Wednesday, March 17, 2010

Buchanan Rides Alone

Buchanan Rides Alone, 1958
Dir: Budd Boetticher

Definitely a step down in terms of complete Western awesomeness, but Boetticher throws in enough of his great touches to make this really good. I mean, at the start of the film, Randolf Scott's Buchanan is a completely different kind of reserved, lonesome gun than I want him to be. While that sense of psychology is also implied here, Scott himself is much more open and even sort of funny, in that hokey kind of Western way. I mean, Scott is still great, and a guy you can't really get a bead on (I mean, he sticks up for the Mexican after he shoots the son). I think I kinda missed the clever plot set-up, but that's because I wasn't looking for it. Boetticher and Screenwriter Burt Kennedy just weren't that interested in a "conventional" plot in the last two films I saw, and that's what I liked about them. Maybe it's because Kennedy had nothing to do with this film, as Charles Lang wrote it.

There's nothing about Buchanan that gets as fleshed out as other characters that Scott plays, but I really want it to. He's a West Texan coming into a California border town after having been a hired gun in Mexican revolution. These south-of-the-border sympathies come out when he rushes to the aid of a young Mexican (Manuel Rojas) who kills the rabble rousing son of the most powerful man in town (Tol Avery). Avery, who plays a judge, also has two brothers in town, one of whom is the sheriff (Barry Kelley) who is already on Buchanan's bad side. The tensions in the family soon start to twist the town around in trying to to turn the murder in each of their respective advantages. There's nothing that interesting in these characters, but there is one, Carbo (Craig Stevens), who is that great character who seems at odds with what Scott stands for, but ends up being the only one who resonates with him. This usually ends up with the inevitable showdown, but here the stuff with the powerful family sort of overwhelms it, which can be good or bad, depending on what you want from a film in the first place.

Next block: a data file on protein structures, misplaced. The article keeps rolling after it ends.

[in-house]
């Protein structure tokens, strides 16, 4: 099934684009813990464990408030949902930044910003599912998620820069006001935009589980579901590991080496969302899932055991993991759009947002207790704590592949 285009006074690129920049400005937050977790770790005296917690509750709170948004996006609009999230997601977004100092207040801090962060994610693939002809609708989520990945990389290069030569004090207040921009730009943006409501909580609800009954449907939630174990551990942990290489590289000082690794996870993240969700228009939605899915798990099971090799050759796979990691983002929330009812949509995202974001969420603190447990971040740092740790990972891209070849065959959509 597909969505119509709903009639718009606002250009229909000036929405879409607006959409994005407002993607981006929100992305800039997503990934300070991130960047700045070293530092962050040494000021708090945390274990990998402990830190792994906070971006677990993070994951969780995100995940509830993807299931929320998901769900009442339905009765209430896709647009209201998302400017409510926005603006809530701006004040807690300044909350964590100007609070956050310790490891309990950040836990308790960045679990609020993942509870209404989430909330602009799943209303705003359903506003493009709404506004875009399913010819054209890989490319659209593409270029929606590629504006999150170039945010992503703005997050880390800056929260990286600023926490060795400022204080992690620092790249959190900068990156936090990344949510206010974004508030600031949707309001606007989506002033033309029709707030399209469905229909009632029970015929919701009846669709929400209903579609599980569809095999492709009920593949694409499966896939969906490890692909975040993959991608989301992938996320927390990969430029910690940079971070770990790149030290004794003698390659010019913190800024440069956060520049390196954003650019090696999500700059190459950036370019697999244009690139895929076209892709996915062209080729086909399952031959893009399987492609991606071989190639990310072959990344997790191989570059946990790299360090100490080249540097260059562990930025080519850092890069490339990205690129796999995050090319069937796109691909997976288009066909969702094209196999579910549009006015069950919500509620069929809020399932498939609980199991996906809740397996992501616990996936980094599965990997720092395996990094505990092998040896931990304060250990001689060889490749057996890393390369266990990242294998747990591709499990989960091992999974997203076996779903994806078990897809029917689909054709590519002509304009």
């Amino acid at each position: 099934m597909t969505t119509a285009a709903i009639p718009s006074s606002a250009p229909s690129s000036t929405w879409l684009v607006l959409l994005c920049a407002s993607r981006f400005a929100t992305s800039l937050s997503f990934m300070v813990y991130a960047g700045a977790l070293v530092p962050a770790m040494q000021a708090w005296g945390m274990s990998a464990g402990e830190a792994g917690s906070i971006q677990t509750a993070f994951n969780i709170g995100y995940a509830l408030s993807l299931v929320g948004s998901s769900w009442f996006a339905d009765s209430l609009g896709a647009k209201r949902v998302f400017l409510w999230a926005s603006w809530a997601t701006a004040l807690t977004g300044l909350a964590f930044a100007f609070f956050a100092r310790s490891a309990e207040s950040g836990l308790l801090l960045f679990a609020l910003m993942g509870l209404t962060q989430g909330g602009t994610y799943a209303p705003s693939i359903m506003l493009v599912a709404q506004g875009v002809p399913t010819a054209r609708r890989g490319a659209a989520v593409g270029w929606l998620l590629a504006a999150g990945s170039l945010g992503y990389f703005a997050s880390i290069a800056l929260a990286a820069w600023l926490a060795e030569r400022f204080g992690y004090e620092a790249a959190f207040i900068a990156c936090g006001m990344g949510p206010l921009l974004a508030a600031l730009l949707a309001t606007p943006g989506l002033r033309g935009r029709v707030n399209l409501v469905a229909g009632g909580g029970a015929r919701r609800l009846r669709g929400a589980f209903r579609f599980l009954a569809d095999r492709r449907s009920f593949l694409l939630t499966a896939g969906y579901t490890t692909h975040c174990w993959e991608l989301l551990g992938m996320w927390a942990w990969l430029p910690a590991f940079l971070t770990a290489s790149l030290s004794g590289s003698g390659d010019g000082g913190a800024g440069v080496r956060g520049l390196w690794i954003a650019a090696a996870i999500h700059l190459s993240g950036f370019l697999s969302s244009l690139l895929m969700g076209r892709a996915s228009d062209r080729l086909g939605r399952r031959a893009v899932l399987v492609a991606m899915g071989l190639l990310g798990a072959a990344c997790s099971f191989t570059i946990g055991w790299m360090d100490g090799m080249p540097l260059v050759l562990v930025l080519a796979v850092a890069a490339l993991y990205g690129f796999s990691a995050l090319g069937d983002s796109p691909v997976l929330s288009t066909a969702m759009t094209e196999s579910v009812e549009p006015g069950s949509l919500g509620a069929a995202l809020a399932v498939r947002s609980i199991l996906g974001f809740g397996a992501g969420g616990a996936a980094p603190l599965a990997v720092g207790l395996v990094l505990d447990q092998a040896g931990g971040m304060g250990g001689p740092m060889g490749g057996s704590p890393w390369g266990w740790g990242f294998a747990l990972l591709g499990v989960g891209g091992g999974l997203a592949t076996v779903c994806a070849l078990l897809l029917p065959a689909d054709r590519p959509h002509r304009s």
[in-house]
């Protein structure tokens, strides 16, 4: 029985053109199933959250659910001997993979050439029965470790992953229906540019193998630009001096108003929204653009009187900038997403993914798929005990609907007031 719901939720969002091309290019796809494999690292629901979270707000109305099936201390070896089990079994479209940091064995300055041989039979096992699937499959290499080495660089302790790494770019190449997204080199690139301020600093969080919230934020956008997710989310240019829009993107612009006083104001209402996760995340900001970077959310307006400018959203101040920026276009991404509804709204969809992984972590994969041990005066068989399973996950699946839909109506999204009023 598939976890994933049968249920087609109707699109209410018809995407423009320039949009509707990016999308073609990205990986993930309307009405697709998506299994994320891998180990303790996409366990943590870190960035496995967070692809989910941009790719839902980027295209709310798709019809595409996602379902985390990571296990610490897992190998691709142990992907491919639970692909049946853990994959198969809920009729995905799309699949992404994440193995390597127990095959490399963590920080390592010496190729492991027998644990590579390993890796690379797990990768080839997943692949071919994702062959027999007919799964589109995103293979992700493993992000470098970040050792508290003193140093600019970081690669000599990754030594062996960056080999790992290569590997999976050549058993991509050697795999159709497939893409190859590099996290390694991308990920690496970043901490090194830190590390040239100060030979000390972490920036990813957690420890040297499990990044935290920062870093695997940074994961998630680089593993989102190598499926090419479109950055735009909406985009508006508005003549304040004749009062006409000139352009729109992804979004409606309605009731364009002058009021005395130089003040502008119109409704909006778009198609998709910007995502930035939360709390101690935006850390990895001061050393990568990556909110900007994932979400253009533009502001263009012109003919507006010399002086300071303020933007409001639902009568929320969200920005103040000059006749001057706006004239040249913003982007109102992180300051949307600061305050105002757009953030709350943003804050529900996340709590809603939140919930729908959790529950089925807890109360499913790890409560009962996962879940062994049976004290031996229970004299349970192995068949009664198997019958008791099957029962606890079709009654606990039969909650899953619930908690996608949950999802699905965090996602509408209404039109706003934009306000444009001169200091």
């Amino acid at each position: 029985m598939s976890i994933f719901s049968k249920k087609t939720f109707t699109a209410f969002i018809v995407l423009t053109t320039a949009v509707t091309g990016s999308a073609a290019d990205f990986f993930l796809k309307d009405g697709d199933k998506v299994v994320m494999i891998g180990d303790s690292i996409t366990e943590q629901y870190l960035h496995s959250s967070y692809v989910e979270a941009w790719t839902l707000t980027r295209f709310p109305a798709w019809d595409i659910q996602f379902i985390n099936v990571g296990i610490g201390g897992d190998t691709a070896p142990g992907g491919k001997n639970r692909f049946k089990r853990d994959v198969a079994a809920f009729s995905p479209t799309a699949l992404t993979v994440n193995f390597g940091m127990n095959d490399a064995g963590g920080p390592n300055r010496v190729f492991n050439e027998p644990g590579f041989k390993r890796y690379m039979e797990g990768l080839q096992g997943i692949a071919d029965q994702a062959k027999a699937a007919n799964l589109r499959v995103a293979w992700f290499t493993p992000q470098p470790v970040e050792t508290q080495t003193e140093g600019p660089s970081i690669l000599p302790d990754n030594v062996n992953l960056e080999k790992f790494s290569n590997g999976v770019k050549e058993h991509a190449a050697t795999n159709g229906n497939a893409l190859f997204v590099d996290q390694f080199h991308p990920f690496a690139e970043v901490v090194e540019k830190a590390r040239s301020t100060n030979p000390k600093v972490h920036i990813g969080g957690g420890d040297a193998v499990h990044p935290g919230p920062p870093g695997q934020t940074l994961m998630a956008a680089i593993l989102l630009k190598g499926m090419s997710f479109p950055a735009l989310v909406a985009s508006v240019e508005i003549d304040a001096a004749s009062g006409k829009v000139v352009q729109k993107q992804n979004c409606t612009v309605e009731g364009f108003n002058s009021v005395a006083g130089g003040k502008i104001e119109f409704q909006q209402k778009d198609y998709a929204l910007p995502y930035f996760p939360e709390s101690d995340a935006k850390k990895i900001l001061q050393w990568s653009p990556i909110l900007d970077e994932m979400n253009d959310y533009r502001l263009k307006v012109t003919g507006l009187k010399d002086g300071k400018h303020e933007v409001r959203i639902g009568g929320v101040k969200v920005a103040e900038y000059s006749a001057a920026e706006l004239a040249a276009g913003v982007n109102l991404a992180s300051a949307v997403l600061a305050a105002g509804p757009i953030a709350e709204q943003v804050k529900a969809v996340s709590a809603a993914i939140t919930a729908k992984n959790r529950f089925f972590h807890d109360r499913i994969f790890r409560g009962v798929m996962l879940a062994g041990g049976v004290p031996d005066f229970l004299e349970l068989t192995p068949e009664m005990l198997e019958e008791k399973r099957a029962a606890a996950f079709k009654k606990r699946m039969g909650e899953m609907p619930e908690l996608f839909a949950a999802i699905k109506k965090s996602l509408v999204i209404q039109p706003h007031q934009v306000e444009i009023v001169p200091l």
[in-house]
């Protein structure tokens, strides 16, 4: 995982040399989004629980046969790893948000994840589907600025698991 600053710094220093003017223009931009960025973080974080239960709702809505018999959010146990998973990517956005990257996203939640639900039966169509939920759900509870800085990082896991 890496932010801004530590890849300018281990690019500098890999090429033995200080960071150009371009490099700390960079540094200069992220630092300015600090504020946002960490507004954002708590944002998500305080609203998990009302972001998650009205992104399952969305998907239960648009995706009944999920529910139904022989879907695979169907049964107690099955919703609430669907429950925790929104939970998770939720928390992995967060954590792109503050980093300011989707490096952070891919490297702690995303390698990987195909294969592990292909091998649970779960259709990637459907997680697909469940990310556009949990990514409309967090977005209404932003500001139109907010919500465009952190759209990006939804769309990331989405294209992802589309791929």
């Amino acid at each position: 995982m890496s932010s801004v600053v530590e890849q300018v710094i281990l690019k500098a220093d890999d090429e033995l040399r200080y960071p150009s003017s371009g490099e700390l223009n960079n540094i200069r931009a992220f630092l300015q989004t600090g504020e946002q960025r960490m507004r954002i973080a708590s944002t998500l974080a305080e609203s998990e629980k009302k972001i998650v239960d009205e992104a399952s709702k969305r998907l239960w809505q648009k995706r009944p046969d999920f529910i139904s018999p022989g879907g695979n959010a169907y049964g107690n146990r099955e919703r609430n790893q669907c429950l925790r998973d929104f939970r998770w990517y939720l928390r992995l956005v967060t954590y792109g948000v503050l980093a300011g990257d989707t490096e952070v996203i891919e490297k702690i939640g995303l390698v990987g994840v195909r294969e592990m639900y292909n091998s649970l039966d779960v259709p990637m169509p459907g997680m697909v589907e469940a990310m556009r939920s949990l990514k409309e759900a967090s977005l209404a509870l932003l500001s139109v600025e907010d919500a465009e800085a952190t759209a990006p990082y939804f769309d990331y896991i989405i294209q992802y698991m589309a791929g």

Watching this film does reinforce how little interest Boetticher had in crafting action narratives, and quick dramatic turns. This is by far the most plot-centered film in the whole ranown cannon, but it sorts of explains why the other efforts tend to have extremely similar structures. This is really the only Boetticher film that I can think of that comes pretty darn close to being a conventional “exciting” action movie, which certainly isn’t a problem for me. As usual, the visuals and Scott’s acting are enough to overcome any tiny problems. It’s not as amazing as Boetticher’s other work that I've seen, but it is a really accomplished piece of arty “genre” cinema. So clearly, that last sentence is either going to intrigue you or turn you off. I'm pretty sure you know what it does for me.


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